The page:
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Hyperpolarised 13C MRI: a new horizon for non-invasive diagnosis of aggressive breast cancer.

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posted on 17.01.2020 by Oshaani Abeyakoon, Arash Latifoltojar, Fiona Gong, Marianthi-Vasiliki Papoutsaki, Rafat Chowdhury, Matthias Glaser, Hassan Jeraj, Ramla Awais, Christopher Holt, Frazer Twyman, Erik Arstad, David G Gadian, David Atkinson, Arnaud Comment, James O'Callaghan, Lorna Smith, Teresita Beeston, Joey Clemente, Neill Patani, Rob Stein, Mariia Yuneva, Gyorgi Szabadkai, Steve Halligan, Shonit Punwani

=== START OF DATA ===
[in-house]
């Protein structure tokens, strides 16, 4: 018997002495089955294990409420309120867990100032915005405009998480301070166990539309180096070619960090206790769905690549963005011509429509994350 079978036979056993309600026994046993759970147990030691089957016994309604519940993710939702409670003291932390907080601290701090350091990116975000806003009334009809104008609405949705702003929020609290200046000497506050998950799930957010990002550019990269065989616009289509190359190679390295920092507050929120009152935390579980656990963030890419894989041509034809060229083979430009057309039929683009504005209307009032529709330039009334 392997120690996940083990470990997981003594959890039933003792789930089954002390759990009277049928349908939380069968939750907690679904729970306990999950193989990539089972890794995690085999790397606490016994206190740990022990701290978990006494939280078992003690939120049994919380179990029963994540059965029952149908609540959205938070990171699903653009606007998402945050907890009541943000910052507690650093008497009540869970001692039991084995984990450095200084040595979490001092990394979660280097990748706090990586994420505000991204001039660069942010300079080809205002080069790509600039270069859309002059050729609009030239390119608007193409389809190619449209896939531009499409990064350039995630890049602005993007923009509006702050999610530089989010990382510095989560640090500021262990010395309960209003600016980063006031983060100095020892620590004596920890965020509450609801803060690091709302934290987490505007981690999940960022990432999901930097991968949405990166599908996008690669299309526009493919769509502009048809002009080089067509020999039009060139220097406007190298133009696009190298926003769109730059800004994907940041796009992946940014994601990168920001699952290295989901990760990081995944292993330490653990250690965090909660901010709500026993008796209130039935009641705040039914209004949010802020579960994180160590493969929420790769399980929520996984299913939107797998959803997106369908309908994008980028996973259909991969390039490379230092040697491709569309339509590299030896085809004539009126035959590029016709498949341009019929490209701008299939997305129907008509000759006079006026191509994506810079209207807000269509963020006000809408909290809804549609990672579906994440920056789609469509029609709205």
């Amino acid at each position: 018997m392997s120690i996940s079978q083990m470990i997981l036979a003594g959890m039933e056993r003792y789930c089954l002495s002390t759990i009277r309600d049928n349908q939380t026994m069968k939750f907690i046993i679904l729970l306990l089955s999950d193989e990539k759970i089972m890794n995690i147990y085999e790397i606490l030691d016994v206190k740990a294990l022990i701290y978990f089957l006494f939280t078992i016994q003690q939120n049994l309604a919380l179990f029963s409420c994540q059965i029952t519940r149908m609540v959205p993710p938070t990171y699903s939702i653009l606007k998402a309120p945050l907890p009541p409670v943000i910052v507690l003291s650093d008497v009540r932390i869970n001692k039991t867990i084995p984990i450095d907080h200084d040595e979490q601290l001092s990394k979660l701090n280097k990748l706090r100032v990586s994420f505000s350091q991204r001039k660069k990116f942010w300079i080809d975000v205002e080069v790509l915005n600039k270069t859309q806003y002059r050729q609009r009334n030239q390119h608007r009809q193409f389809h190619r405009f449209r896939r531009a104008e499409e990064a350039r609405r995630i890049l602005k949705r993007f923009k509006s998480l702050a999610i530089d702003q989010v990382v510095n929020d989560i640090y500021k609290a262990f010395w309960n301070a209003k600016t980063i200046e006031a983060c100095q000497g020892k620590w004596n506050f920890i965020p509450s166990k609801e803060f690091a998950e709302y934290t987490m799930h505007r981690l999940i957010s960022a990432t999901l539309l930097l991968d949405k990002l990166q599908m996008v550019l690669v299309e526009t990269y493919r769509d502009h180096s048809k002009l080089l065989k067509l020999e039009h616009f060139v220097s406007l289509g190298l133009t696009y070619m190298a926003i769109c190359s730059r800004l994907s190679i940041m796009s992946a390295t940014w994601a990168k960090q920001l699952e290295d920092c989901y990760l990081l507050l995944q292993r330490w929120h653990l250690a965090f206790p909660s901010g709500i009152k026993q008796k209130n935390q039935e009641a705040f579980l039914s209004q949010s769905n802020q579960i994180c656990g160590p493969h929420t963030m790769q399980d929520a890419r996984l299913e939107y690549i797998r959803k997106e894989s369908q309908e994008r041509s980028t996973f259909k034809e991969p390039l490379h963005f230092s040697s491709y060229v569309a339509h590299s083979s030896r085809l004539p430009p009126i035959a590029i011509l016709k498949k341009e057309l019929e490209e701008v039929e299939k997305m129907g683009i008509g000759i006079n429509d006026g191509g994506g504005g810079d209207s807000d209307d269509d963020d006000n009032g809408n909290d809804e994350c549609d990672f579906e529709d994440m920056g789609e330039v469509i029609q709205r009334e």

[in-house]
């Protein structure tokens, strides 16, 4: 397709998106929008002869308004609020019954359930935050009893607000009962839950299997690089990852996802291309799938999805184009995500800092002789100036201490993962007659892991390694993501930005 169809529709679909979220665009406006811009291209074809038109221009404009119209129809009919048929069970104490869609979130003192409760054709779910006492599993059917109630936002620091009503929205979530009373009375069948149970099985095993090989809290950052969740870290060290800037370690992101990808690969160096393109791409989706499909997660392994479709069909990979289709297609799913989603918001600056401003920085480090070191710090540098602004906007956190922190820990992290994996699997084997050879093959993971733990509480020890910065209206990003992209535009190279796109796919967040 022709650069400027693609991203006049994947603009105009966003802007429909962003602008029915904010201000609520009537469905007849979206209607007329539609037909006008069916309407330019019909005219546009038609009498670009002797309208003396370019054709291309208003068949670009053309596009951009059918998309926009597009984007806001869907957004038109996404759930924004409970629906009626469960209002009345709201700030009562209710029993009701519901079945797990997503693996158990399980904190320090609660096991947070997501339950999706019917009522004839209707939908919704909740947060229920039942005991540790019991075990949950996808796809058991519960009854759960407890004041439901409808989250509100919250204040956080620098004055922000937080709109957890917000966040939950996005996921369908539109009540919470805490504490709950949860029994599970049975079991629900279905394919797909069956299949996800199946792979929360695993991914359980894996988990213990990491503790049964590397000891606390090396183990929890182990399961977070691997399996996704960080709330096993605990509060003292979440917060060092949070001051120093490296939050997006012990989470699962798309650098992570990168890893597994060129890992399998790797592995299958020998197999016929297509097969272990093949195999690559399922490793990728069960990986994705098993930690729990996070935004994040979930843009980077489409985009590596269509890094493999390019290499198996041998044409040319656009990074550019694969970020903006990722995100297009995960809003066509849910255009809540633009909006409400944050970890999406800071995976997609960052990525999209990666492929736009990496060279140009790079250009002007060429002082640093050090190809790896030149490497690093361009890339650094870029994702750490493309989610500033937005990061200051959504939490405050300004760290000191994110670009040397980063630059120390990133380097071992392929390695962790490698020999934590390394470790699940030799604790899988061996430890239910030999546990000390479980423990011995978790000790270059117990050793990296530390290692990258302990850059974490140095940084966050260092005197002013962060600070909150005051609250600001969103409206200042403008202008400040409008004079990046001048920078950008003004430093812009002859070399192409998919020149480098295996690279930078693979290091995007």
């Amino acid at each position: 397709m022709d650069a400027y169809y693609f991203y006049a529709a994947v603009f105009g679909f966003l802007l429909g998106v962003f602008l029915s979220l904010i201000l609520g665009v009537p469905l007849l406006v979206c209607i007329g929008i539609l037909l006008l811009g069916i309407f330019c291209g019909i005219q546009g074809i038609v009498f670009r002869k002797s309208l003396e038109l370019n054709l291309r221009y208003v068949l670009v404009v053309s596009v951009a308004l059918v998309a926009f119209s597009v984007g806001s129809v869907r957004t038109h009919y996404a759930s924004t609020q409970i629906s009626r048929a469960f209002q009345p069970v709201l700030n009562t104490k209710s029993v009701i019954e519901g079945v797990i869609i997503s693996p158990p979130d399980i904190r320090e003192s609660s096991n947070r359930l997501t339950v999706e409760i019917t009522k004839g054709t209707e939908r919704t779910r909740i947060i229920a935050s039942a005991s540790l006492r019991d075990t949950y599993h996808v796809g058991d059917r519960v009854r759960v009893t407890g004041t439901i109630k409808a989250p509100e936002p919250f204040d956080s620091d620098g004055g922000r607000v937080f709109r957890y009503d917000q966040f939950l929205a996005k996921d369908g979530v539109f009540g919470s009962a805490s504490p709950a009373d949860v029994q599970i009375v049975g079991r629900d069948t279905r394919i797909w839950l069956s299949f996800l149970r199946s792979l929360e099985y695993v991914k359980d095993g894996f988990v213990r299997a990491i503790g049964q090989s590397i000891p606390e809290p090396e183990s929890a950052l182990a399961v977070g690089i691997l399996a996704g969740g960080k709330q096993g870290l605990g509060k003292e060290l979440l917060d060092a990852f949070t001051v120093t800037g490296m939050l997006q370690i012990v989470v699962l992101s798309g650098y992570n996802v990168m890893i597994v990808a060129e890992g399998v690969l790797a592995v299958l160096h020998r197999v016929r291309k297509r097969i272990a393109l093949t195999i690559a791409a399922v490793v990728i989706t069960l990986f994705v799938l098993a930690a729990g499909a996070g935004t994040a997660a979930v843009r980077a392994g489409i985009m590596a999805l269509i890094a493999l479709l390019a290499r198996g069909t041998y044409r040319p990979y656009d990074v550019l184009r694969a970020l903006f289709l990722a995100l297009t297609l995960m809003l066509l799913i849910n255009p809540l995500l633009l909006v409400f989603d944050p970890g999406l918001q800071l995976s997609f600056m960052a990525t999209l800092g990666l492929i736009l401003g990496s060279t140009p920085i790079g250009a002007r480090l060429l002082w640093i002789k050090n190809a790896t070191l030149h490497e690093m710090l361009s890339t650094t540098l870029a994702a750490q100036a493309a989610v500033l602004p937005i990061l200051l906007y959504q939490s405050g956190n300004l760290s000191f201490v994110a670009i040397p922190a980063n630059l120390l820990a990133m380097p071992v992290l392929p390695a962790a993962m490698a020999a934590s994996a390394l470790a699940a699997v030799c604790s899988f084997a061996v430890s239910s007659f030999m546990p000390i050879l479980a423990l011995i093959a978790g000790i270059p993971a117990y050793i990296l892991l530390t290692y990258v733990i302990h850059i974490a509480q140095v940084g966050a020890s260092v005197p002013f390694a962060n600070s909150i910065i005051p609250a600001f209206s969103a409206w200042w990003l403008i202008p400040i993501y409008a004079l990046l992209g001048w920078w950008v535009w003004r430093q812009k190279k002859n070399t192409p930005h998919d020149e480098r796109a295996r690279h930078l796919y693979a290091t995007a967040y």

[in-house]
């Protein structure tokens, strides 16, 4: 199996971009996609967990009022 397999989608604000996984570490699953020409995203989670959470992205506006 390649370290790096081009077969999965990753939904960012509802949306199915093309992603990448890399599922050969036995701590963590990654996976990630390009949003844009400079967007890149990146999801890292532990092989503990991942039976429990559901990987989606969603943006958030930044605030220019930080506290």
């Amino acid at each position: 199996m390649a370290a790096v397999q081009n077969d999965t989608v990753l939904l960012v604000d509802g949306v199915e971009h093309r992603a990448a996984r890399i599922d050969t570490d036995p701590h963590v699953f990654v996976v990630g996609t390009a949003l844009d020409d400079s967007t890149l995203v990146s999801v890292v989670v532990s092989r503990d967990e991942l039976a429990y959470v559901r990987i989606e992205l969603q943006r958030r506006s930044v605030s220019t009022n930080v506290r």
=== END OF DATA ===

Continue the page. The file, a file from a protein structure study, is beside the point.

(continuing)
Hyperpolarised 13C MRI (HP-MRI) is a novel imaging technique that allows real-time analysis of metabolic pathways in vivo.1 The technology to conduct HP-MRI in humans has recently become available and is starting to be clinically applied. As knowledge of molecular biology advances, it is increasingly apparent that cancer cell metabolism is related to disease outcomes, with lactate attracting specific attention. 2 Recent reviews of breast cancer screening programs have raised concerns and increased public awareness of over treatment. The scientific community needs to shift focus from improving cancer detection alone to pursuing novel methods of distinguishing aggressive breast cancers from those which will remain indolent. HP-MRI offers the opportunity to identify aggressive tumour phenotypes and help monitor/predict therapeutic response. Here we report one of the first cases of breast cancer imaged using HP-MRI alongside correlative conventional imaging, including breast MRI.

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